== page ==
Skip to main content

'Rotterdam' at the Kirk Douglas Theatre

Miranda Wynne and Audrey Cain | Craig Schwartz.

Rotterdam, written by Jon Brittain and directed by Michael A. Shepperd, takes place in–you guessed it–Rotterdam, a port city in the Netherlands, on New Year's Eve. Nothing stays in Rotterdam for long. It's a port city, after all. A sort of dockyard purgatory where everything and everyone is coming and going. Josh (Ryan Brophy), Lelani (Audrey Cain), Fiona (Ashey Romans), and Alice (Miranda Wynne) have all begun to sprout accidental roots and are starting to feel unsettled.

The play begins with Alice penning an email to her parents to let them know that she's a lesbian and very much in love with Fiona. Inspired by her girlfriend's honesty, Fiona reveals that she's always identified as a man and would like to start outwardly living as one. He begins to go by Adrian. What follows is an incredibly honest dialogue about identity, gender politics, and love.

Along the way, we learn how our four characters ended up in the port city of Rotterdam. Alice took a job there hoping it would lead to a breakup between her and her then-boyfriend, Josh. Brophy's Josh is good-hearted; a civil rights enthusiast's wet dream. We learn that Josh is Adrian's brother, and that Adrian and Alice got together when Adrian decided to pay his brother a visit. Adrian and Alice fell in love, Miranda began to come to terms with her sexual identity, and Josh just... stayed.

Wynne plays up Alice's neurosis in the most charming way possible, making it easy to understand why she is so deeply loved. Because her performance is so heartfelt, it was exhilarating to watch her find her voice and identity.

Romans's portrayal of Fiona/Adrian is honest and exposing. This show would not work without an unapologetic Fiona/Adrian at its center. It was blindingly clear that Roman trusted her castmates, the script, and, unflinchingly, herself, and the integrity of the story was better for it.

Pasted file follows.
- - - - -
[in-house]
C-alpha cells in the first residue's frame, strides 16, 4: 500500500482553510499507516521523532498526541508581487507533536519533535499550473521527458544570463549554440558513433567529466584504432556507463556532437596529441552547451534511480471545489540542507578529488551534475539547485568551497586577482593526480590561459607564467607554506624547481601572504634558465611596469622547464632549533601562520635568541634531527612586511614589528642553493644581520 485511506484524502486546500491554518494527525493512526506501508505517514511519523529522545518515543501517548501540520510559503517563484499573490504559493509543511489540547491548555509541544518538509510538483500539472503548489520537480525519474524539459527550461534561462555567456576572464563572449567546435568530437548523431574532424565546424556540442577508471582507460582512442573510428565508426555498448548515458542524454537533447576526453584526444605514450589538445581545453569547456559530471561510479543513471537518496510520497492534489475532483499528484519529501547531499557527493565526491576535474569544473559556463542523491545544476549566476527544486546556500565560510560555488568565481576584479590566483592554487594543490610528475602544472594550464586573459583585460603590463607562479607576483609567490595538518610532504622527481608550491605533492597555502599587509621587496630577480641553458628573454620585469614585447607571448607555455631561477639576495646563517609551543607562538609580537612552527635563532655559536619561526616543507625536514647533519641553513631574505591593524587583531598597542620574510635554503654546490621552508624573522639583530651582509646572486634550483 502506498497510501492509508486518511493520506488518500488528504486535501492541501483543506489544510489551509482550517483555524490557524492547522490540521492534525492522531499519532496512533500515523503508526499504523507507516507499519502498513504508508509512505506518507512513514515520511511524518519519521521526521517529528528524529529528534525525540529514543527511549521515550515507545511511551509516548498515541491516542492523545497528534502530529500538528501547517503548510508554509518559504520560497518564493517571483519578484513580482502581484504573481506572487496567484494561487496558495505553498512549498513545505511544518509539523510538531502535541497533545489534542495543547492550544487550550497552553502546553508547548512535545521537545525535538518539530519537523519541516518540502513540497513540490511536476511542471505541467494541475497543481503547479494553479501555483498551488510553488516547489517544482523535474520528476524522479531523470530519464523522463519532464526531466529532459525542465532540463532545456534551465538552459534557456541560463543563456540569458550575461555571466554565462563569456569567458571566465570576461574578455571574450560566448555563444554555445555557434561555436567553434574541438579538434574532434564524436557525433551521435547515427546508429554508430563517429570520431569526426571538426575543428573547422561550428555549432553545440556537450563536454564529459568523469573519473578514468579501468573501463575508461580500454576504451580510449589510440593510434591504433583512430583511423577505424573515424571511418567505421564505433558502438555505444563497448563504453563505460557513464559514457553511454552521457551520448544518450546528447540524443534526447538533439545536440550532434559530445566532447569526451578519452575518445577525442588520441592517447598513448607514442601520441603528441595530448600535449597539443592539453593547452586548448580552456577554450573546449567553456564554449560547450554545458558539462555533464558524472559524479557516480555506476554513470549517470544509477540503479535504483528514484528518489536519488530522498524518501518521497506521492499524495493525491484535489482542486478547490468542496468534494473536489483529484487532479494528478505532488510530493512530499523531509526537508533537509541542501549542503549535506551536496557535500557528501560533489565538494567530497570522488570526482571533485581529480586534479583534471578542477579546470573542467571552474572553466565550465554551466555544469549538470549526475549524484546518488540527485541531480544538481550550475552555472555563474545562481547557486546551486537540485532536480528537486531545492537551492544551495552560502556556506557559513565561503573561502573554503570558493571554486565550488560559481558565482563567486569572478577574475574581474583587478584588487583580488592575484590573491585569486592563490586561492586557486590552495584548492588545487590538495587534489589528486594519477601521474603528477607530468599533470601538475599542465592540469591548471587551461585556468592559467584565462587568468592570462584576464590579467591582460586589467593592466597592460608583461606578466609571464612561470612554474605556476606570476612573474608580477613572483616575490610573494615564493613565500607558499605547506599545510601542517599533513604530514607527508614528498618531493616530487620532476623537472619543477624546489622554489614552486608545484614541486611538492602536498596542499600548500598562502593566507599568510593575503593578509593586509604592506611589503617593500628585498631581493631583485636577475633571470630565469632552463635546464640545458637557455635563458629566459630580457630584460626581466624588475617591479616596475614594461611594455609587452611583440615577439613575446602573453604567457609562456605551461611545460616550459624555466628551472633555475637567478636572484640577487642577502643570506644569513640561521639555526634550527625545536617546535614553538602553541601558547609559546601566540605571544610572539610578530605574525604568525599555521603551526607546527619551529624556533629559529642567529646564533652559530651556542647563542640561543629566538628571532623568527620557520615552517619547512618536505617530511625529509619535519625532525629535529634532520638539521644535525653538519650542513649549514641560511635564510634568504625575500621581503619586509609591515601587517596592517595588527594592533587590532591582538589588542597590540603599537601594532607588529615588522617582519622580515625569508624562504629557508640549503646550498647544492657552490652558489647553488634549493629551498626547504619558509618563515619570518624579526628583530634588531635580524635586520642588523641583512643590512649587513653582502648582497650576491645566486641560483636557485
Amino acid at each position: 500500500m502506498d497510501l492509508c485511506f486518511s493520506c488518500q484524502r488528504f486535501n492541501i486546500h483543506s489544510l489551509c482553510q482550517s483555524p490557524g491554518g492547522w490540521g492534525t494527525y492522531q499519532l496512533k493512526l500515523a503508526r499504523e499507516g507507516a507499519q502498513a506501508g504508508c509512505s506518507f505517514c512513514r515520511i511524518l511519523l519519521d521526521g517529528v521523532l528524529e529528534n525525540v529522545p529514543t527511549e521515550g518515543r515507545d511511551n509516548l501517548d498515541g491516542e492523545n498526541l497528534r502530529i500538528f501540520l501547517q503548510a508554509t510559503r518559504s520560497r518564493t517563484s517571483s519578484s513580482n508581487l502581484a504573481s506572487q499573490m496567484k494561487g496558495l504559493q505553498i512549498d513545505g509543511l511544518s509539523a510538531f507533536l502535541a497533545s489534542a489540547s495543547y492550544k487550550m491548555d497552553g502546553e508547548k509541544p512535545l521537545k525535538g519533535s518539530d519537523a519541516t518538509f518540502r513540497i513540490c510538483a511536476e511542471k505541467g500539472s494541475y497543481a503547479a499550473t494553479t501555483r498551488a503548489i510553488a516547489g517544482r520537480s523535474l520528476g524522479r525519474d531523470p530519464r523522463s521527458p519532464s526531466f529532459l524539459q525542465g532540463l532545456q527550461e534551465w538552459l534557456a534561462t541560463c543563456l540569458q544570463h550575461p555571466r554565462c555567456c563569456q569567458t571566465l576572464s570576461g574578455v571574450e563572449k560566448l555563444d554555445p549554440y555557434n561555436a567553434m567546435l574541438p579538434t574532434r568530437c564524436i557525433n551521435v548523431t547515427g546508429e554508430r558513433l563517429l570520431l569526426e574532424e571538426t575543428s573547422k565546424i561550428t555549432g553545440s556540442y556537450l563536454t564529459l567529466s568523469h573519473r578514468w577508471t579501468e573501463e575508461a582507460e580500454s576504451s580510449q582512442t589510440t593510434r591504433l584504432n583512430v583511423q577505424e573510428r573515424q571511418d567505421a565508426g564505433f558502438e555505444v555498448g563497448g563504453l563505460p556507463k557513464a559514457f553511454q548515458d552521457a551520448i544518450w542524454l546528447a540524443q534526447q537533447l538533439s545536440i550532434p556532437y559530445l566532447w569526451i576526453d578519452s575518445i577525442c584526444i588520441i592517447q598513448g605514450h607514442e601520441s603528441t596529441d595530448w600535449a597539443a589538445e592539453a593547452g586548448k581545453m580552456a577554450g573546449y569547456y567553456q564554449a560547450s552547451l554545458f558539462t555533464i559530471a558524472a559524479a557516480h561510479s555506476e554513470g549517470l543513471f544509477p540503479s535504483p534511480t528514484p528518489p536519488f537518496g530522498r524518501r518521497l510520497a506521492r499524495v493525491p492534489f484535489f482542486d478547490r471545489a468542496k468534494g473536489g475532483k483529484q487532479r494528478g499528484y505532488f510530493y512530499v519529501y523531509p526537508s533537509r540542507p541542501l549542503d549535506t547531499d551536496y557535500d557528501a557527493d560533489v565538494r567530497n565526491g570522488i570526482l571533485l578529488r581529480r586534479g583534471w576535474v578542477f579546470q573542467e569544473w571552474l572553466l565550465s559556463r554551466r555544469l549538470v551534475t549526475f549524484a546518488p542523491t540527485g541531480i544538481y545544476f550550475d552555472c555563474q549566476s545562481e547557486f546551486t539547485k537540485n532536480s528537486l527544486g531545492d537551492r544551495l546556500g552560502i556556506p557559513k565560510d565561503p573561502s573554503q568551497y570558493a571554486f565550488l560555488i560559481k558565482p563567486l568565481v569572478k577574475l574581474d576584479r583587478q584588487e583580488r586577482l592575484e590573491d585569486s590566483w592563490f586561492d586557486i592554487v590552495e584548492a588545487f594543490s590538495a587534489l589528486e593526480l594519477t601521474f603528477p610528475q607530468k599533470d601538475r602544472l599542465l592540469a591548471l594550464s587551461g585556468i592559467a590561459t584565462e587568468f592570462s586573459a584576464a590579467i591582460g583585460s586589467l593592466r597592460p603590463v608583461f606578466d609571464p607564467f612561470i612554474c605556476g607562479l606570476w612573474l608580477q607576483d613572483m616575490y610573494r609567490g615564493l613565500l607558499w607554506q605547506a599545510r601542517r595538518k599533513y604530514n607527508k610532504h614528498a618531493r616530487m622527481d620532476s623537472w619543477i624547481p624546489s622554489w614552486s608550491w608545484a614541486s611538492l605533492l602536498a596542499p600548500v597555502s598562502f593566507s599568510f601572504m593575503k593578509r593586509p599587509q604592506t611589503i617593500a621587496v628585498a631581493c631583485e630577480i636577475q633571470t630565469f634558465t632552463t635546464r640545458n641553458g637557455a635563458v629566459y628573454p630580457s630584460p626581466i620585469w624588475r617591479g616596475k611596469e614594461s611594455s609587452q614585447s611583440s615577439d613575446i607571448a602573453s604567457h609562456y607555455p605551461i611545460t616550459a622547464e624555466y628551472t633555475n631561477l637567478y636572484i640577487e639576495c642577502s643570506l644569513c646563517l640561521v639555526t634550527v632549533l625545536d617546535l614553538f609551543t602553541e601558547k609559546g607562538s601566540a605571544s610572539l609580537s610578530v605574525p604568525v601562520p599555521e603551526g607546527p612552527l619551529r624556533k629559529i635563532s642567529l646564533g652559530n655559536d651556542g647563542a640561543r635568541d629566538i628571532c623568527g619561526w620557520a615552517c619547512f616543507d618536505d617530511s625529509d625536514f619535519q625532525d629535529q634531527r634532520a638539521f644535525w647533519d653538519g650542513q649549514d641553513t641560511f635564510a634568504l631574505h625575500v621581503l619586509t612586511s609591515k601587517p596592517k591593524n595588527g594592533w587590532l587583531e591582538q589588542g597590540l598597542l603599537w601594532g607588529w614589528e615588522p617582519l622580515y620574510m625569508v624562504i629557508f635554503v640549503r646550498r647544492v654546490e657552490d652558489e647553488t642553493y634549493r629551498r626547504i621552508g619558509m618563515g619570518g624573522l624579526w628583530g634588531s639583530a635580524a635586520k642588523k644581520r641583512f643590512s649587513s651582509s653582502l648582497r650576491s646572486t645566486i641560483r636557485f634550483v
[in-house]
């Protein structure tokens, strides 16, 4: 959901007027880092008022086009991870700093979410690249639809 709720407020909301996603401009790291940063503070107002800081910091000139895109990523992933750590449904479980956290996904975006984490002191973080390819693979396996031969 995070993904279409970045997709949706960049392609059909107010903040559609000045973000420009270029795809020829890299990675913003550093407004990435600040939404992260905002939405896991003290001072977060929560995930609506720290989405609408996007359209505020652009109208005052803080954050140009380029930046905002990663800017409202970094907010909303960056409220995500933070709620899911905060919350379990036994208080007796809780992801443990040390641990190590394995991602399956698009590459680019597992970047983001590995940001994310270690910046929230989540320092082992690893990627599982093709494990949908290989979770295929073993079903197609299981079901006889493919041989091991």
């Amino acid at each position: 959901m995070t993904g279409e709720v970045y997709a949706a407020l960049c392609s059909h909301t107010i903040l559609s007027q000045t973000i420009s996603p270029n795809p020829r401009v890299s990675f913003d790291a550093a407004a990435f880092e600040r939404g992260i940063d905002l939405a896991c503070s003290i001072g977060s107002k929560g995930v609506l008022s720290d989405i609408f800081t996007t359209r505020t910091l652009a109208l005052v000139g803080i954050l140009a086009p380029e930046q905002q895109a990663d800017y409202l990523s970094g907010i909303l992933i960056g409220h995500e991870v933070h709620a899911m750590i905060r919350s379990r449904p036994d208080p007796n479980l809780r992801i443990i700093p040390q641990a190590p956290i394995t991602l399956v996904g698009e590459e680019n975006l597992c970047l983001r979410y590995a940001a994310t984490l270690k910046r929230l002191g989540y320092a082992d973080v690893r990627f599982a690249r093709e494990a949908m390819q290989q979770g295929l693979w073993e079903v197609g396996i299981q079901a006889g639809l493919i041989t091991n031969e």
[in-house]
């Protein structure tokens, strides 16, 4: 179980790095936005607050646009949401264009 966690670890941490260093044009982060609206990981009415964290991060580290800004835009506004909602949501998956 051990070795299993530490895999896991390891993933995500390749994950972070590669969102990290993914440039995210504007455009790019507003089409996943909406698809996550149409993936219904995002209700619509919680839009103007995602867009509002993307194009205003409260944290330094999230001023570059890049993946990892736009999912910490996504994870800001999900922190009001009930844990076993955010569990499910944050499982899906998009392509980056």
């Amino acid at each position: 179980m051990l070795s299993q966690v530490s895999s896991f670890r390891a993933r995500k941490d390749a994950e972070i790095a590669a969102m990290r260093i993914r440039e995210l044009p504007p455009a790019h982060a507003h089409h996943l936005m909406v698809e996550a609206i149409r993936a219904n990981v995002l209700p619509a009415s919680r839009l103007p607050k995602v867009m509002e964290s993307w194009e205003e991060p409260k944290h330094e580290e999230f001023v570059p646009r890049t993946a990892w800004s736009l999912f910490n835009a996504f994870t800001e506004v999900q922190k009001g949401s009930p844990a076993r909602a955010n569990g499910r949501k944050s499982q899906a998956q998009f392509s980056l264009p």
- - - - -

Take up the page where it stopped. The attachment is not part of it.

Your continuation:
Lelani, our fourth character, is a 21-year-old party girl who recently graduated and landed a gig in Rotterdam thanks to one of her father’s friends (who’s, like, “in love with [her] or something”). She lives with him, and his wife and kids, while working for his company, where Alice also works. It takes some time to adjust to Cain's character, perhaps because she is so different from the other three characters on stage. When we are first introduced to Lelani, her movement and speech come off a bit unnatural. But by the end of the first act, her role in relation to everything and everyone else feels like a match made in heaven. Lelani brings the chaos, and Cain knows how to stir things up as only a 21-year-old free spirit can while maintaining her character's likeability.

Lelani teaches the tightly-wound Alice how to loosen up by way of setting off fireworks, dancing in clubs, and snacking on local meatballs. The devil on her shoulder, she speaks directly to Alice's id, a part of herself Alice has worked hard to shove way down. She also confirms for Alice that she is definitely, definitely a lesbian.

The set and lighting are beautiful, thanks to Jeff McLaughlin. The sound (Christopher Moscatiello) is both upbeat and (appropriately) jarring. The combination of the technical elements had me feeling as if I was watching the events unfolding before me from the lounge of a futuristic Dutch club.